We know a couple in Austin who weren’t feeling well. We see them about once a year. Somehow, communications lines got crossed and there was a rumor they had Corona Virus. The Kiddo here told someone at her workplace that and the boss jetted in like a 747 into an office tower and told her to leave immediately and not set foot back in the store until she’d been tested and could prove she was corona-negative. This for a teen girl who was showing no symptoms.

Her mom and I kind of rolled our eyes and sighed, and said well, fine if that’s what they say we’d better take you to a hospital and have you tested. Mother phoned both of the large regional hospitals only to be told they had no tests available. On Monday we found that there was testing in a city 80 miles away… but you had to have symptoms and be referred by a doctor. We began to realize why the current administration was being raked over the coals for not handling this crisis well. Not handling it at all actually.

The kiddo tried to explain that to her manager, and the latter reluctantly let her come back to work in the store which had by then cut its hours. All a moot point now as that retailer has shut all of its doors until some time in April at best.

Well you know the rest, because it seems like whether you’re in Tennessee or Florida or north of the border in Ontario, it’s the same. We’ve had a week where people are panicking, lines form around the block two, three hours before supermarkets open in the morning with people eager to have a chance at getting a 6-pack of toilet paper or case of bottled water and by mid-day, most shelves in the food and cleaning aisles are empty as if the Grinch had just gone through leaving one crumb too small for even a mouse.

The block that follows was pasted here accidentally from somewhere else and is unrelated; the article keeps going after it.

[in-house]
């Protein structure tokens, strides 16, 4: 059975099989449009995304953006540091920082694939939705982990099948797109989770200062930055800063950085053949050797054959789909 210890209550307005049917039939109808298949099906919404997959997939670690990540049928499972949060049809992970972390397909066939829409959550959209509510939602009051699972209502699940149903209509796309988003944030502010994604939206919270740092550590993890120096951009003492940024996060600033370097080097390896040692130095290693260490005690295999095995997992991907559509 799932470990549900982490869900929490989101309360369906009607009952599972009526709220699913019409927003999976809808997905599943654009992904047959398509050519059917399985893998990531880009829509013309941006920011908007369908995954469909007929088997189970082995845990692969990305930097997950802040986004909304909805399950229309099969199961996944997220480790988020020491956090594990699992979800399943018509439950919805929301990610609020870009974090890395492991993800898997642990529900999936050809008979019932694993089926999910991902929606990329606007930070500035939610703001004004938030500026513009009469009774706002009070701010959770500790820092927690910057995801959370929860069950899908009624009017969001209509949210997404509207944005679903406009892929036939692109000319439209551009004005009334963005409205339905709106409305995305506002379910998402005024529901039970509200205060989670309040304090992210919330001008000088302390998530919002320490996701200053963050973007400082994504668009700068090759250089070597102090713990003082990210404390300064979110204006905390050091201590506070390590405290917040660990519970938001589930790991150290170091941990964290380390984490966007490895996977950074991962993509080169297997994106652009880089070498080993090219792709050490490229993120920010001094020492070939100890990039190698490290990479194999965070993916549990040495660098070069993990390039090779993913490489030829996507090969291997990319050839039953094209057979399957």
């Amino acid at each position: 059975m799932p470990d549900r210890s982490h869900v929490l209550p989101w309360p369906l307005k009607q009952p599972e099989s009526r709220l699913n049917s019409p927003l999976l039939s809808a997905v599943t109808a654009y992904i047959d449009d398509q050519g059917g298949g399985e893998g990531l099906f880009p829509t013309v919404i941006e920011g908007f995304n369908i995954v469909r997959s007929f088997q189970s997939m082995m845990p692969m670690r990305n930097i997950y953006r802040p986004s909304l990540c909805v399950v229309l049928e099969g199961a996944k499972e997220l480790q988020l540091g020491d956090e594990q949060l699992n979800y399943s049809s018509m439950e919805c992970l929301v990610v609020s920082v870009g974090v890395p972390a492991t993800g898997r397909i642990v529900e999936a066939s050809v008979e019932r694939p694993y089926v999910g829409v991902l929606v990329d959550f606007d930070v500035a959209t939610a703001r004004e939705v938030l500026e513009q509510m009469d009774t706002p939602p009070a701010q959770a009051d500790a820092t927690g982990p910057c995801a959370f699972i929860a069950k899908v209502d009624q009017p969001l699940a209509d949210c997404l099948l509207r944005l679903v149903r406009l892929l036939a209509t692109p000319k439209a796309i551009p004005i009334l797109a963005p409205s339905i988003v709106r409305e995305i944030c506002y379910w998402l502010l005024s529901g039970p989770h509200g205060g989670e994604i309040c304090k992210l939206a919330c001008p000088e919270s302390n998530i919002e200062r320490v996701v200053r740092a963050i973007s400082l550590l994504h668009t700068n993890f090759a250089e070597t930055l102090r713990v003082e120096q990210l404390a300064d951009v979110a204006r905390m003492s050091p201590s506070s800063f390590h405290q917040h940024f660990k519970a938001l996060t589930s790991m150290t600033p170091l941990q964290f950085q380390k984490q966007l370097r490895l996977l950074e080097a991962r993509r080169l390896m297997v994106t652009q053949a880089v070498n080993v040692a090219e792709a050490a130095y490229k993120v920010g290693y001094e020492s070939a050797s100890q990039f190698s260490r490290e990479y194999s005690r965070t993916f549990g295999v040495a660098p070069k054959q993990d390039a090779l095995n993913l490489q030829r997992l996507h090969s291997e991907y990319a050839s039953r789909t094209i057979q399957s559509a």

On the plus side, city streets which are usually gridlocked at 4 PM are a nice easy glide and the gas to do so cheaper than it’s been for years, because people have nowhere to go. Businesses are shut down, you can’t go out to eat or watch the game (which isn’t taking place anyway!) , telecommuting has in 10 days gone from the unlikely and a perq of the few to the way offices do business now.

My sweetie works in a large, modern office for a large local company. She handles customer inquiries and complaints, quite well I must say. Flu swept through it last winter, the company seemed not to notice. Corona though, is a different breed of virus. By mid-week last week, they were asking workers to work from home. Today she started doing so, for the forseeable future. The company even sent home one of her large monitors so she could use a bigger screen than her laptop offers. So far, it’s going well though she already misses some of her “team members” and her bigger, liftable desk there. Which is understandable to me, as I’ve found that the thing that makes most jobs mentally worthwhile is the co-workers you interact with and the friendships you make there.

Of course, it’s not just her, nor just offices. Can you imagine being an NBC exec and suggesting three months ago, “I think we should prepare for when Savannah Guthrie and Al Roker have to do the Today Show from their own living rooms and our nighttime talk show guests will be being interviewed remotely via Skype?” The company would’ve shown you the door and stuffed a map to the local mental hospital in your pocket on the way out. Yet that too is the new reality.

It’s scary. The illness seems random. Some have it and barely feel “under the weather”, others get it and are in the ground a week later. That’s scary. In Italy and elsewhere, it seems to explode like a bomb after the public makes real efforts to do what we’re told – wash hands, stay indoors and so on. That’s scary. Every day that passes makes it less likely fans like me will be watching baseball this year, or like my dad, the Olympics this summer and that’s … well, not exactly scary, but mind-blowing nevertheless.

Eventually, we’ll go back to normal. But what will the new “normal” be? It might be bad but maybe, just maybe it won’t be that scary….

8 Replies to “The Trouble With Normal (Is It Always Gets Worse), Part 2”

  1. It just snuck up on most of us. For me, it was the night after Trump’s speech that it went nuts. When I saw people’s reactions the next day I knew it was bad.